Business MetricsMetrics

Should ROI Be a Learning and Development Metric?

Many organizations consider ROI as a relevant parameter to measure the performance of their initiatives. However, it was the least favored learning and development metric among the surveyed business leaders, according to Chief Learning Officer Magazine’s 2020 State of Learning report. Instead, the leaders would choose staff engagement (48.8%) and top employee attrition or retention (48.6%). In this article at CMS Wire, Dom Nicastro explores if ROI should be a learning and development metric for any organization.

ROI as a Learning and Development Metric

According to RedThread Research cofounder and principal analyst Dani Johnson, ROI is a “dead metric.” He adds that “it gives you a report card on something you have already done, rather than providing you information that helps you facilitate improvement in the future.” Addison Group L&D VP Asfa Malik shares a similar view.

You need to consider retention rate and improvements in your service or product quality as a learning and development metric after completing every employee development program. Include related questionnaires in your exit, post-training, and customer surveys. These will enable you to discover how productive your initiative was.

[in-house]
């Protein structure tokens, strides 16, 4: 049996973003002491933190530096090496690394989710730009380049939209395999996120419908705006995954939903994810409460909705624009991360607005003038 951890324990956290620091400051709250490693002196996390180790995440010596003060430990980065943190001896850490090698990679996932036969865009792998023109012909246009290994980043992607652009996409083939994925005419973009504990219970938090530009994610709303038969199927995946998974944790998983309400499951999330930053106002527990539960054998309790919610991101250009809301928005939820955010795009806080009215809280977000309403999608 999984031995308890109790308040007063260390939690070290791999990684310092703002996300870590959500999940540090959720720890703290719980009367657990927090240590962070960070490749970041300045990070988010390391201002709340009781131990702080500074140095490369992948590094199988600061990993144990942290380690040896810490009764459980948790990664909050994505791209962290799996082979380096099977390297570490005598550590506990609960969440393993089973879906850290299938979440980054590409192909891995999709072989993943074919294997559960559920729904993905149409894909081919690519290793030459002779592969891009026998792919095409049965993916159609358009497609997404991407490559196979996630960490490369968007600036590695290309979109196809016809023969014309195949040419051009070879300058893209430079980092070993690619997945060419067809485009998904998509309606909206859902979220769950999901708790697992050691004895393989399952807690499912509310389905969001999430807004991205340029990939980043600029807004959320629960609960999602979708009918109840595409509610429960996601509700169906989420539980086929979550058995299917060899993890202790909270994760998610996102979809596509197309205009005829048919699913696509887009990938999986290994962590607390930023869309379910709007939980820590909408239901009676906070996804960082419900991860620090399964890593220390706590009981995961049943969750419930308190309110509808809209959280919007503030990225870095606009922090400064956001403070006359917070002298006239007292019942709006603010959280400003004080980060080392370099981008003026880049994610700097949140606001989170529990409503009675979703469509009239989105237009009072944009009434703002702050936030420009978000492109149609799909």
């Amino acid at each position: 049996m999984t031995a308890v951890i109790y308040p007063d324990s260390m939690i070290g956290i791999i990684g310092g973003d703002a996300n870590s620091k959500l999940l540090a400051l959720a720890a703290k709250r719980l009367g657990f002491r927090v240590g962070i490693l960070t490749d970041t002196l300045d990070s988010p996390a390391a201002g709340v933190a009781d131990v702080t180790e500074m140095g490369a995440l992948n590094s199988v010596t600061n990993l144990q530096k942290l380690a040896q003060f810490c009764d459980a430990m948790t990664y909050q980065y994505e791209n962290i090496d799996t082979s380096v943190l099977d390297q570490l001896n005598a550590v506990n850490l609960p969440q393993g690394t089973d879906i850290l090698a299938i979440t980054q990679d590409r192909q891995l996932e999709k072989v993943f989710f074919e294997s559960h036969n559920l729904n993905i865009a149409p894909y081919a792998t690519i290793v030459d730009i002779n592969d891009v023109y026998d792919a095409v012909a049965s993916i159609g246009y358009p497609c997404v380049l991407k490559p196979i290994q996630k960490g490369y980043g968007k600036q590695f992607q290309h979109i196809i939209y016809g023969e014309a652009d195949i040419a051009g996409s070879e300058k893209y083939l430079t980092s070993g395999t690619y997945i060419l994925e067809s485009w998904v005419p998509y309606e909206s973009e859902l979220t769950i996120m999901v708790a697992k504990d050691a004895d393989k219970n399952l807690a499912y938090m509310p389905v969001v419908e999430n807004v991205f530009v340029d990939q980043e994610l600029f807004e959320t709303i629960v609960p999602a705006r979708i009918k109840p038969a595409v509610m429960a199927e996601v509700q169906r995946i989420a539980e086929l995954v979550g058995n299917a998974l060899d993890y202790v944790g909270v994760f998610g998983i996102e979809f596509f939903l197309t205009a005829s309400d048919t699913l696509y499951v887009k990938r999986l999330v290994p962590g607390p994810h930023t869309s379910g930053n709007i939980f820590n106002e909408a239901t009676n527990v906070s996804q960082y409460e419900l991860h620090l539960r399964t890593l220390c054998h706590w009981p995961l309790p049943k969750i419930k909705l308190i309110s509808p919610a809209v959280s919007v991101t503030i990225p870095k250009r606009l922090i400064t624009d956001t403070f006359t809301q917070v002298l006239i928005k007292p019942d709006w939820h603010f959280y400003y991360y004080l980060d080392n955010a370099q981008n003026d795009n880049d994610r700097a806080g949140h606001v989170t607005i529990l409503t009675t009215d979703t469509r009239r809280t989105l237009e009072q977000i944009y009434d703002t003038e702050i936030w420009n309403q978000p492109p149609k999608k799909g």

How to Derive Value

Lattice cofounder and CEO Jack Altman remarks that ROI can be a good learning and development metric if you measure a short-term milestone. You will see a spike in productivity because of skills employees learned or acquired in training. Apart from these tangible results, learning and development programs also increase employee engagement and reduce attrition.

According to the survey participants for the 2020 State of Learning Report, training provides the following benefits:

  • ‘General training output data
  • Training output data aligned with corporate initiatives
  • Learner satisfaction with training
  • Employee satisfaction with training availability
  • Employee engagement
  • Business impact
  • Employee performance data
  • Planned to actual budget, expense, revenue data for training group
  • Stakeholder satisfaction with training data
  • ROI measures
  • Net promoter score
  • Employee satisfaction with company data’

However, the benefits are not always quantifiable like a profit and loss statement. So, Johnson confirms that ROI must not be a learning and development metric. To view the original article in full, visit the following link:

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